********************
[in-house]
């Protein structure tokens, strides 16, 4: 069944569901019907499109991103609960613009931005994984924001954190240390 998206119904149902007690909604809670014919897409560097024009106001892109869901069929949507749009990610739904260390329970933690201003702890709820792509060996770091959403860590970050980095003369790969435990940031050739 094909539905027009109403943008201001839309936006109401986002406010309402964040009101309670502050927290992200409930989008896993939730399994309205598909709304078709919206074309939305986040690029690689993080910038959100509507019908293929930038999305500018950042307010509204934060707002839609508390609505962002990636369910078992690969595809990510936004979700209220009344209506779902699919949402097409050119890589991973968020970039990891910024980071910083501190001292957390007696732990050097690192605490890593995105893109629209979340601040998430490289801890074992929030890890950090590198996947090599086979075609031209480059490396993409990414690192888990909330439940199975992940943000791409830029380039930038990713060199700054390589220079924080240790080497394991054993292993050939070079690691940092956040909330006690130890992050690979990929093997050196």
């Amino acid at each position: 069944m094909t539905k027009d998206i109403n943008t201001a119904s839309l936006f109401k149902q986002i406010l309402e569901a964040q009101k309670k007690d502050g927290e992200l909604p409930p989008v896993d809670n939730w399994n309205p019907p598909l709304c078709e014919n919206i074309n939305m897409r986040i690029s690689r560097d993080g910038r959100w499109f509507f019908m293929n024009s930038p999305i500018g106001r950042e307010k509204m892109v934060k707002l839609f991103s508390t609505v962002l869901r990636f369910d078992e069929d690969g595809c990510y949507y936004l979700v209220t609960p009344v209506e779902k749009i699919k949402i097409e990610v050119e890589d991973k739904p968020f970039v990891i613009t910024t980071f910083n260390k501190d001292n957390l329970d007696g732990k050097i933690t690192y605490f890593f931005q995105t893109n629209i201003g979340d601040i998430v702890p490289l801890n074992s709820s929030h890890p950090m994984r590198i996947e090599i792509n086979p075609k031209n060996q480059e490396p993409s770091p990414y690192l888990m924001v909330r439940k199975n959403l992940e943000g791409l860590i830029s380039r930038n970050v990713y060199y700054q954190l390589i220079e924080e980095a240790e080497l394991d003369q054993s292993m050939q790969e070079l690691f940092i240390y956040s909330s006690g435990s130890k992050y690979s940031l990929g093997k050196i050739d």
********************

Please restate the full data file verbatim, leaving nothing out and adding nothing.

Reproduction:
[in-house]
């Protein structure tokens, strides 16, 4: 069944569901019907499109991103609960613009931005994984924001954190240390 998206119904149902007690909604809670014919897409560097024009106001892109869901069929949507749009990610739904260390329970933690201003702890709820792509060996770091959403860590970050980095003369790969435990940031050739 094909539905027009109403943008201001839309936006109401986002406010309402964040009101309670502050927290992200409930989008896993939730399994309205598909709304078709919206074309939305986040690029690689993080910038959100509507019908293929930038999305500018950042307010509204934060707002839609508390609505962002990636369910078992690969595809990510936004979700209220009344209506779902699919949402097409050119890589991973968020970039990891910024980071910083501190001292957390007696732990050097690192605490890593995105893109629209979340601040998430490289801890074992929030890890950090590198996947090599086979075609031209480059490396993409990414690192888990909330439940199975992940943000791409830029380039930038990713060199700054390589220079924080240790080497394991054993292993050939070079690691940092956040909330006690130890992050690979990929093997050196």
């Amino acid at each position: 069944m094909t539905k027009d998206i109403n943008t201001a119904s839309l936006f109401k149902q986002i406010l309402e569901a964040q009101k309670k007690d502050g927290e992200l909604p409930p989008v896993d809670n939730w399994n309205p019907p598909l709304c078709e014919n919206i074309n939305m897409r986040i690029s690689r560097d993080g910038r959100w499109f509507f019908m293929n024009s930038p999305i500018g106001r950042e307010k509204m892109v934060k707002l839609f991103s508390t609505v962002l869901r990636f369910d078992e069929d690969g595809c990510y949507y936004l979700v209220t609960p009344v209506e779902k749009i699919k949402i097409e990610v050119e890589d991973k739904p968020f970039v990891i613009t910024t980071f910083n260390k501190d001292n957390l329970d007696g732990k050097i933690t690192y605490f890593f931005q995105t893109n629209i201003g979340d601040i998430v702890p490289l801890n074992s709820s929030h890890p950090m994984r590198i996947e090599i792509n086979p075609k031209n060996q480059e490396p993409s770091p990414y690192l888990m924001v909330r439940k199975n959403l992940e943000g791409l860590i830029s380039r930038n970050v990713y060199y700054q954190l390589i220079e924080e980095a240790e080497l394991d003369q054993s292993m050939q790969e070079l690691f940092i240390y956040s909330s006690g435990s130890k992050y690979s940031l990929g093997k050196i050739d």